I enjoyed my third visit to the Cineplex Odeon Devonshire Mall cinema (pictured at left) last night to catch new release Nightcrawler. Having caught star Jake Gyllenhaal’s previous release Enemy there last March, my return was a deliberate choice and a fortunate coincidence that the film’s release coincided with the start of the Windsor Film Festival which had drawn me across the border.
While this cinema is obviously a chain, I appreciate their large wraparound screens, display of the film’s poster outside the auditorium it is showing in, and a seemingly more informal approach to pre-show entertainment than their increasingly commercialized United States equivalents. This particular cinema occasionally shows independent films in addition to standard Hollywood fare, and so I have continued to review their listings on a weekly basis. Thanks to geography, it’s also the closest megaplex to my apartment, even though it is in another country!
Of course Nightcrawler is a cinematic voyage (back, for me) to Los Angeles, which feels worlds away in Detroit’s rapidly approaching winter climate and with the intense yet rooted in brutal reality storyline of the film. We’re quickly introduced to Lou Bloom (Gyllenhaal), a fast – talking loner who wanders the streets of LA in a beat – up old Toyota, looking for opportunity and removed from the mainstream of society.
One night while driving home on a freeway, he sees an accident with victim and a film crew quickly appearing to document the event. You can see the lightbulbs coming on in Lou’s sunken, distant eyes as he decides that he wants to try that profession of “night crawling”, monitoring the LAPD radios for the most immediate drastic event, and then documenting it for sale to the highest bidder.
After hitting the ground running with filming and questionable tactics, Lou’s search for a buyer leads him to downmarket TV station KWLA and its overnight news director, Nina, played by Rene Russo. Nina treats their interactions cordially and tells Lou that he has potential, which, for Lou, means that he should develop a deeper relationship with the station and Nina herself. The story continues as Lou takes on an “intern”, played by Riz Ahmed, and plunges deeper into the murky underworld of Los Angeles urban violence. Throughout his efforts, Lou coldly focuses on building the business of his enterprise, and resorts to increasingly extreme measures to get the footage that will get the most results.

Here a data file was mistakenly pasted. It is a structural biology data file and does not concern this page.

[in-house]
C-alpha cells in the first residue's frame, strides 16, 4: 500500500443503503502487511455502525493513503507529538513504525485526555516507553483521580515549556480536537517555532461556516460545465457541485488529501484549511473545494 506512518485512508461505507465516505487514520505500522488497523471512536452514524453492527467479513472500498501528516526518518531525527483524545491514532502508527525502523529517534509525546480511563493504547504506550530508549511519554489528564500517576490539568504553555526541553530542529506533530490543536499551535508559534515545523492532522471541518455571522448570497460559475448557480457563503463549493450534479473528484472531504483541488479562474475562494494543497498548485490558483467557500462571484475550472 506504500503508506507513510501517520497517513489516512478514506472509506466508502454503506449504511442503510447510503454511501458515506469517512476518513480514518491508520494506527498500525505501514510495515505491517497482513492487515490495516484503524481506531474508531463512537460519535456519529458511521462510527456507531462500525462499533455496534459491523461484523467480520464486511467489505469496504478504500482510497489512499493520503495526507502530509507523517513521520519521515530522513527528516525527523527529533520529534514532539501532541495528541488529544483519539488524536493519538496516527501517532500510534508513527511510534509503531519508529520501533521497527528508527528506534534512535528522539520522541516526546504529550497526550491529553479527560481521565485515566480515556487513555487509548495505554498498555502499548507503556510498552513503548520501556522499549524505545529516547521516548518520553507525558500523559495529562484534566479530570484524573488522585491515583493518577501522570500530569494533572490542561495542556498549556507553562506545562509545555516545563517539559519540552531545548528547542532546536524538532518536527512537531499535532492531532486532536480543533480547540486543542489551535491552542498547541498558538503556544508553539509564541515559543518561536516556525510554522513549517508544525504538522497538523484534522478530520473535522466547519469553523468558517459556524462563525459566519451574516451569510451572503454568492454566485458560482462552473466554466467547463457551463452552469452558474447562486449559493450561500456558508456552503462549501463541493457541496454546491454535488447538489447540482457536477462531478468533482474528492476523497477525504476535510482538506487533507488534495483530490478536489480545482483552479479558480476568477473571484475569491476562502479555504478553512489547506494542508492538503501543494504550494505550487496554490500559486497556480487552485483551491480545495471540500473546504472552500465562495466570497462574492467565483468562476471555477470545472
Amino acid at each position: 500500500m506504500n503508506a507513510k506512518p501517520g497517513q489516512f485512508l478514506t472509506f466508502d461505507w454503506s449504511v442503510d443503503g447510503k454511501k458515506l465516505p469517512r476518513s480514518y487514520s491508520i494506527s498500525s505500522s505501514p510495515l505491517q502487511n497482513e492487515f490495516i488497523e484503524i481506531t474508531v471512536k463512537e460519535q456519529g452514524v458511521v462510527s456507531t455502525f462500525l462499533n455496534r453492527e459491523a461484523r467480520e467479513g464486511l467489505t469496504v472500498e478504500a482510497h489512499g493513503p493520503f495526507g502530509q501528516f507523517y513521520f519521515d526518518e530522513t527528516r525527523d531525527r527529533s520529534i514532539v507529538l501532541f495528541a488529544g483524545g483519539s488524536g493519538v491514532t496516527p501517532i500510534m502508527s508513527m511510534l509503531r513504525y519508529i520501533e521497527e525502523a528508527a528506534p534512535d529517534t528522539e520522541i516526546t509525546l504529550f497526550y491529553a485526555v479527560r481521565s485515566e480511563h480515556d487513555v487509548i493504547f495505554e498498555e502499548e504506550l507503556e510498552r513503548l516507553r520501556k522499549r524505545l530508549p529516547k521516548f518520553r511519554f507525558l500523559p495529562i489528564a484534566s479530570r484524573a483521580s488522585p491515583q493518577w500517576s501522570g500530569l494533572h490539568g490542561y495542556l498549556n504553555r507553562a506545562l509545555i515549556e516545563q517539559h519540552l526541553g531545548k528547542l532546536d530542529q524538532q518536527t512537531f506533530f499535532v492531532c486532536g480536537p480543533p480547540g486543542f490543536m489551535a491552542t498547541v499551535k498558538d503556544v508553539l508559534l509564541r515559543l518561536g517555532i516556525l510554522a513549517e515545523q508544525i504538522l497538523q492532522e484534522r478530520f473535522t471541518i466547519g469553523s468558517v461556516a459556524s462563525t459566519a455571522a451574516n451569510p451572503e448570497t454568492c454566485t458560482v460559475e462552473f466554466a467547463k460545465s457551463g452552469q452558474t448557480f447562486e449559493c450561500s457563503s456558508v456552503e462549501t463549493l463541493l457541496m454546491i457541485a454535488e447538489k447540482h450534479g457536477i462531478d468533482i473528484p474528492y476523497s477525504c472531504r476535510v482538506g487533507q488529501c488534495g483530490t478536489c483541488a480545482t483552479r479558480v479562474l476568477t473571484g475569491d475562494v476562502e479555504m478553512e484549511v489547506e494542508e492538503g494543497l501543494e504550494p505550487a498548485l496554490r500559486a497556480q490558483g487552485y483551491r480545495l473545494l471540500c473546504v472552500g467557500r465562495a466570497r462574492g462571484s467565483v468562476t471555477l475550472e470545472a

The film is clearly Gyllenhaal’s star show, and he hits the mark with a creepy, unsettling performance. Not only does he boast a physical transformation, appearing nearly gaunt for the part, but he also afflicts a vocal transformation, with a high yet neutral and somewhat irritating pitch to his lines. One has to wonder how many people like the character may exist in our current social media and information obsessed age, where everyone jockeys for position in a constantly shifting and occasionally unsettling game of looking for attention, ratings and results.
Russo makes a refreshing return to the screen in the taut role of the veteran news producer. Her part is initially treated more anonymously than one might expect – as fits the setting, perhaps – but is later allowed to expand as Lou pulls her into his web. She also delivers some of the film’s most biting commentary on the power of news, how stories are constructed for their audience, and how the media manipulates its own audience to also get those results. It would be great if the Academy Awards voters consider Russo in their Best Supporting Actress deliberations.
Nightcrawler is constructed coldly yet beautifully for the audience, with sleek cinematography by Robert Elswit and several fitting themes composed by James Newton Howard. Writer and director Dan Gilroy, making a later career debut behind the camera, shines a light on an unsettling angle of contemporary culture. His script veers into exposition at times and inevitably falls pray to a series of “how can this get worse” or “what’s going to happen next” questions that lead into a “how is this going to end” deliberation. But the topicality of the subject matter ensures that the viewers might continue to think about their own role in taking in current media, and the pros and cons of continued life engulfed in the digital age.
Monday edit: go here for another — and compelling — take on the film.
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